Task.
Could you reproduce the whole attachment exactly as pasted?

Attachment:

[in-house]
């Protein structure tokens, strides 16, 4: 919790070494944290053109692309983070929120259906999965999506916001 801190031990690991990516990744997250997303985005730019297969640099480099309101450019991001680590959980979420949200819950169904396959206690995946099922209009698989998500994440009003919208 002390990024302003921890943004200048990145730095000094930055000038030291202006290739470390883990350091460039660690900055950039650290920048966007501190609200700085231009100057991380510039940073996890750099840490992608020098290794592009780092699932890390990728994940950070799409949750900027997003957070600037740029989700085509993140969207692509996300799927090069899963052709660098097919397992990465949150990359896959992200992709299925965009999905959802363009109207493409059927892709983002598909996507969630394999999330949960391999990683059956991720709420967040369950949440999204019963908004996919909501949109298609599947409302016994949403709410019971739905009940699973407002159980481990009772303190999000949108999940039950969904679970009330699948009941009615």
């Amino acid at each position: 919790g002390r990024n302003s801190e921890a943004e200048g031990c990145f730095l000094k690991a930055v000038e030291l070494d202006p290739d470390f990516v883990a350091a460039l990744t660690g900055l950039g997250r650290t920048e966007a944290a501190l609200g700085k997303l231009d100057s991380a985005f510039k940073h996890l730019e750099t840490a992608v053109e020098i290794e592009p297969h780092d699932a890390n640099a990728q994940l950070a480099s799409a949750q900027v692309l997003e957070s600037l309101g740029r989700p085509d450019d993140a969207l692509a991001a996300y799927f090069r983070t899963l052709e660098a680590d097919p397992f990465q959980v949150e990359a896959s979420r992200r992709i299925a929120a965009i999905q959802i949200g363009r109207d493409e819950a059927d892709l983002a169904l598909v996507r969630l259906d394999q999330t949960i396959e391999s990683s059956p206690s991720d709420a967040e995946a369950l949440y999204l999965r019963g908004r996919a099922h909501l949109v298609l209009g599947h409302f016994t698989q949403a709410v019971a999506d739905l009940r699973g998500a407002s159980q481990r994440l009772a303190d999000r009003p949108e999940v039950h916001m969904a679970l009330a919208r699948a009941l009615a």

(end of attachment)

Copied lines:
[in-house]
């Protein structure tokens, strides 16, 4: 919790070494944290053109692309983070929120259906999965999506916001 801190031990690991990516990744997250997303985005730019297969640099480099309101450019991001680590959980979420949200819950169904396959206690995946099922209009698989998500994440009003919208 002390990024302003921890943004200048990145730095000094930055000038030291202006290739470390883990350091460039660690900055950039650290920048966007501190609200700085231009100057991380510039940073996890750099840490992608020098290794592009780092699932890390990728994940950070799409949750900027997003957070600037740029989700085509993140969207692509996300799927090069899963052709660098097919397992990465949150990359896959992200992709299925965009999905959802363009109207493409059927892709983002598909996507969630394999999330949960391999990683059956991720709420967040369950949440999204019963908004996919909501949109298609599947409302016994949403709410019971739905009940699973407002159980481990009772303190999000949108999940039950969904679970009330699948009941009615």
């Amino acid at each position: 919790g002390r990024n302003s801190e921890a943004e200048g031990c990145f730095l000094k690991a930055v000038e030291l070494d202006p290739d470390f990516v883990a350091a460039l990744t660690g900055l950039g997250r650290t920048e966007a944290a501190l609200g700085k997303l231009d100057s991380a985005f510039k940073h996890l730019e750099t840490a992608v053109e020098i290794e592009p297969h780092d699932a890390n640099a990728q994940l950070a480099s799409a949750q900027v692309l997003e957070s600037l309101g740029r989700p085509d450019d993140a969207l692509a991001a996300y799927f090069r983070t899963l052709e660098a680590d097919p397992f990465q959980v949150e990359a896959s979420r992200r992709i299925a929120a965009i999905q959802i949200g363009r109207d493409e819950a059927d892709l983002a169904l598909v996507r969630l259906d394999q999330t949960i396959e391999s990683s059956p206690s991720d709420a967040e995946a369950l949440y999204l999965r019963g908004r996919a099922h909501l949109v298609l209009g599947h409302f016994t698989q949403a709410v019971a999506d739905l009940r699973g998500a407002s159980q481990r994440l009772a303190d999000r009003p949108e999940v039950h916001m969904a679970l009330a919208r699948a009941l009615a």